Sometimes, I feel really lost in the whirlwind that is life. Everything around me seems to be moving so quickly. My friend just took the SAT and got a score over 2100. My teammate signed up for a R.O.P class in dentistry because she’s so sure that’s what she wants to do. I just sat here and procrastinated on my homework. “What am I doing?” seems to run through my head a lot. Everyone around me has a path they want to take in life. I lost the purpose of my life; I can’t find the reason why every breathe I take is important.
Is it love? Some people might say that love is the ultimate goal in life. They say that when you find someone you love, your purpose in life becomes them. You do anything to make sure that they’re happy and comfortable, but no one wants to talk about the flip side of that situation. People can always leave, no matter how much effort you put into your relationship. In Herman Hesse’s Siddhartha, Siddhartha’s son wasn’t happy living with his father after his mother’s death, even when Siddhartha showered him with the gentlest of care and an abundance of love. He still left.
Is it wealth? The want of materials goods is obvious, especially in our society. Of course, the goods that are necessary to life, like food and clothes, are needed, but what about stuff that we just want? That new iPhone 6s or those new pairs of Jordans; are these things truly the reason why we live? Our entire lives are led with the intent of succeeding; we go to school because we want to get a job; we want to get a job because we want money. A quote from Siddhartha, “He who staked ten thousand on the throw of the dice and laughed, became more hard and mean in business, and sometimes dreamt of money.” perfectly reflects the results of an excess of material goods. An outcome like that is obviously not what we want our lives to turn out like, but if it is not possession that we are after, than what is it?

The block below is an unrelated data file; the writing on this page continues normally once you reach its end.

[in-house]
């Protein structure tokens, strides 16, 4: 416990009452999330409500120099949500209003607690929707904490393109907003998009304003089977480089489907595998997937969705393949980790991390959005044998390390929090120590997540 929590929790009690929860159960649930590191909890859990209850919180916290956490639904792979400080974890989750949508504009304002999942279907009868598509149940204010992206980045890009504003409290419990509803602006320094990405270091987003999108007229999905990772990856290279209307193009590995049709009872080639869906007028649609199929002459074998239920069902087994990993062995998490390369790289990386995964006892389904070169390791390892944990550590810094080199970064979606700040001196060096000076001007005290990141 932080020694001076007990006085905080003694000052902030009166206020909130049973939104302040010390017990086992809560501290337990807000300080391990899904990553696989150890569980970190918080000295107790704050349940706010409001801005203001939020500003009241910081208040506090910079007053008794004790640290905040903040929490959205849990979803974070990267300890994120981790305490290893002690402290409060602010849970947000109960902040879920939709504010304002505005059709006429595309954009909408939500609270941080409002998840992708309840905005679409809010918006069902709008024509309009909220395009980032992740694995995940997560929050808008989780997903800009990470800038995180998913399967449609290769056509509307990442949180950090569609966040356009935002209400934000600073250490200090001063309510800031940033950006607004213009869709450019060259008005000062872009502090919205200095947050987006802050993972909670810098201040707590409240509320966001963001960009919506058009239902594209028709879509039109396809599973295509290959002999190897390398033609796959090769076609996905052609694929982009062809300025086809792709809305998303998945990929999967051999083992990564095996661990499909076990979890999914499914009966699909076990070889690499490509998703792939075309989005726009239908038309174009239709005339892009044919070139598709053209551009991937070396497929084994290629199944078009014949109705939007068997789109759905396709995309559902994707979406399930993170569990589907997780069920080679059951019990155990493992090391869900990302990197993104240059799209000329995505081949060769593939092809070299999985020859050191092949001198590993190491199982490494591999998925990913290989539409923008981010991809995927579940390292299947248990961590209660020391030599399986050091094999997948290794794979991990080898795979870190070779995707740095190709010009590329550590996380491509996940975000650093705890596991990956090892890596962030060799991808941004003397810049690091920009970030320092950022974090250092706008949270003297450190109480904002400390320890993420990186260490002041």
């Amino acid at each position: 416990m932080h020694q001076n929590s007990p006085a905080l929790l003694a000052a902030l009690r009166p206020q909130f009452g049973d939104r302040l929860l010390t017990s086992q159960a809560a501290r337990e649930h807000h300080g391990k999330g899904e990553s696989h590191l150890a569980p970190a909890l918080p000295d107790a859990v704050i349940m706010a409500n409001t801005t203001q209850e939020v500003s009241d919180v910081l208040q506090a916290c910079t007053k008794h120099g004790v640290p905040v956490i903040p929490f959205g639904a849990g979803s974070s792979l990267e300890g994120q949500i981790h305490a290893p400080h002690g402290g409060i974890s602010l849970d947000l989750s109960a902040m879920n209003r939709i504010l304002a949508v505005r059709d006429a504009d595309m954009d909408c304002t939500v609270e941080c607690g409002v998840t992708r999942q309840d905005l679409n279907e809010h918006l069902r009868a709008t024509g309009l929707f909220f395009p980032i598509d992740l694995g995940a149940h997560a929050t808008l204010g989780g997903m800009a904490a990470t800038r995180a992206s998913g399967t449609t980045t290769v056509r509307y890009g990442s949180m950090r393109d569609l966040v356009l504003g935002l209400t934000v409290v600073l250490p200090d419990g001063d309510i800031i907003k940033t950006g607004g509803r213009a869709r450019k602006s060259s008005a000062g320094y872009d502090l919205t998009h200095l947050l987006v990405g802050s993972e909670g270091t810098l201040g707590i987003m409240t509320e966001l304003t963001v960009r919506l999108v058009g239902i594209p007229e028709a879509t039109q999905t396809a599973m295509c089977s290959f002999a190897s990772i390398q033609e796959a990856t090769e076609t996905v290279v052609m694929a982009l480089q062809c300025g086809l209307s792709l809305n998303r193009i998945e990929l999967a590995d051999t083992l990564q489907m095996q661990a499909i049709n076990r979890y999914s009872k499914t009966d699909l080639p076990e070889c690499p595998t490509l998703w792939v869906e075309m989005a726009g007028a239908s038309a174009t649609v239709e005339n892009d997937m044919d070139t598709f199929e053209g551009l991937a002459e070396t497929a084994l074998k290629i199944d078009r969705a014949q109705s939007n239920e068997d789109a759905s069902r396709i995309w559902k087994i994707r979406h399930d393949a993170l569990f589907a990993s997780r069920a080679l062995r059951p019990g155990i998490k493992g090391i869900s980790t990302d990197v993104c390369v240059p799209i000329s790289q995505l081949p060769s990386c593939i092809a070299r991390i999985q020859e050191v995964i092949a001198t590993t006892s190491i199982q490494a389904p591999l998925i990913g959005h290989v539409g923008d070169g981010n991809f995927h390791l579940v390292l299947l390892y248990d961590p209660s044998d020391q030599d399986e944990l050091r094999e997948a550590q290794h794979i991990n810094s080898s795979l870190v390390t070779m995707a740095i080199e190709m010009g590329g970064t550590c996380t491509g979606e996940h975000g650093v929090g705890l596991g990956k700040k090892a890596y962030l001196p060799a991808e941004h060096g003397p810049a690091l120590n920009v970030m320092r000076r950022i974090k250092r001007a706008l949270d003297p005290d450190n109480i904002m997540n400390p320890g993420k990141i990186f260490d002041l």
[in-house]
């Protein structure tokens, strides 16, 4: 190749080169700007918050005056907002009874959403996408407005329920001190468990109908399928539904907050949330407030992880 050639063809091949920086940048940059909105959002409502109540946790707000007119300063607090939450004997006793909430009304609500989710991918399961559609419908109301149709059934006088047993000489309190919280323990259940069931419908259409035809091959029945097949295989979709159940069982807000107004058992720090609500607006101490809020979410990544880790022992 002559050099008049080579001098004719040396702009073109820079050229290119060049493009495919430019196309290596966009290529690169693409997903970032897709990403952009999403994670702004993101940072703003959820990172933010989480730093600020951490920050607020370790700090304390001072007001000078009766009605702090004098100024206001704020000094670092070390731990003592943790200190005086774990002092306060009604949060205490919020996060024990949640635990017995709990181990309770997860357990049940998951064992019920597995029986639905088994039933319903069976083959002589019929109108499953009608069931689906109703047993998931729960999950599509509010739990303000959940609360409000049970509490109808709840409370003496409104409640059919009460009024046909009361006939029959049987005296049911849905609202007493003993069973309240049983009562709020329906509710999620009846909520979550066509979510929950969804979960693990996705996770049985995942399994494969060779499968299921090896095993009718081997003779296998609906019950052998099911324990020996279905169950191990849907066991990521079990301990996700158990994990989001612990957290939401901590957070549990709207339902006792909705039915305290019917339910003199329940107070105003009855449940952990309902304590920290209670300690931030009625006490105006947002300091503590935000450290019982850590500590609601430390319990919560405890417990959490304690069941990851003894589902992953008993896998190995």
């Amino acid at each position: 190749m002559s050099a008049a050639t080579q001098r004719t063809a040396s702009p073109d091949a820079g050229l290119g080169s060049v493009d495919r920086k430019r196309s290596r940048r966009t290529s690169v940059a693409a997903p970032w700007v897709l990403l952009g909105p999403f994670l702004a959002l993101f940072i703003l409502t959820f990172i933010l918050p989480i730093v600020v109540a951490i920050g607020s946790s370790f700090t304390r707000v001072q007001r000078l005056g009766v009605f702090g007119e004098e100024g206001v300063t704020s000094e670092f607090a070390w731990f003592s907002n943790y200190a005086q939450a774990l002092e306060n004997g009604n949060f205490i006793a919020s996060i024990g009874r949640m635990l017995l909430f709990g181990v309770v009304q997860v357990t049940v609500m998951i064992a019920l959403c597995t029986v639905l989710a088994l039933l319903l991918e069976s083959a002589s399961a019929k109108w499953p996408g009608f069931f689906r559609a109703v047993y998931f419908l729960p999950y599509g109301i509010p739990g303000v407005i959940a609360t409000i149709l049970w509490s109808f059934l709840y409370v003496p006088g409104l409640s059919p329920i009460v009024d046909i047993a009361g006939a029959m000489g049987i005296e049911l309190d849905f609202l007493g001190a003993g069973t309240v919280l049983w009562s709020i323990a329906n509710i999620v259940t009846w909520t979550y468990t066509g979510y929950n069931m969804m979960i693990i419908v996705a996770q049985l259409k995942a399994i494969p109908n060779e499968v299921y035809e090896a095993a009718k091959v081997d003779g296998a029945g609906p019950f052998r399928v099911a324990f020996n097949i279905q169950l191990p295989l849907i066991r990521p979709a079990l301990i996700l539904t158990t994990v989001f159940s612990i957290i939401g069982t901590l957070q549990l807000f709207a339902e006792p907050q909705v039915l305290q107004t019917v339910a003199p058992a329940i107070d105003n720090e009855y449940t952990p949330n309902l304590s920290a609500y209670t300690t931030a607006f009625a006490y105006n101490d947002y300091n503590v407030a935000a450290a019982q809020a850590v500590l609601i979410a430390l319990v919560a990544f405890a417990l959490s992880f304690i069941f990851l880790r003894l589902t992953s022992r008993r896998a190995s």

Leaving the most typical answer for last, most people would answer that the purpose of life is to find happiness. In fact, the two potential purposes of life that I previously mentioned all lead to happiness. When you find love, you are happy. When you get something that you want, you are happy. Everyone forgets something very important; happiness cannot go on forever. There will always be days where we find it hard to wake up in the morning, where we don’t want to eat, where we get irritated by the same people we claim to “love whole-heartedly.”
I don’t think any of these answers are the correct one. I believe that the purpose of life is to reach a state of perpetual peace. Peace with the world, peace with others, and peace with yourself. In the Seven Samurai, the main character, Kambei, is admired for his strength and calm. He is wise and never truly gets upset in the film; this is the state that we all should strive to achieve in life. At the end of Siddhartha, Siddhartha has achieved a true sense of peace, but not with love or material possession, just with his self-acceptance and life experiences. In a more realistic example of this state of happiness, Taoism, a Chinese religion, mentions tao and te. Tao is the “channel” or “path” of life and can be found inside of one’s self. Te is the action of living with tao, achieving the ultimate state of peace.
May we strive to find our own tao and live a life that is meaningful and happy.
“He was aware of a great happiness mounting within him.”
–Herman Hesse’s Siddhartha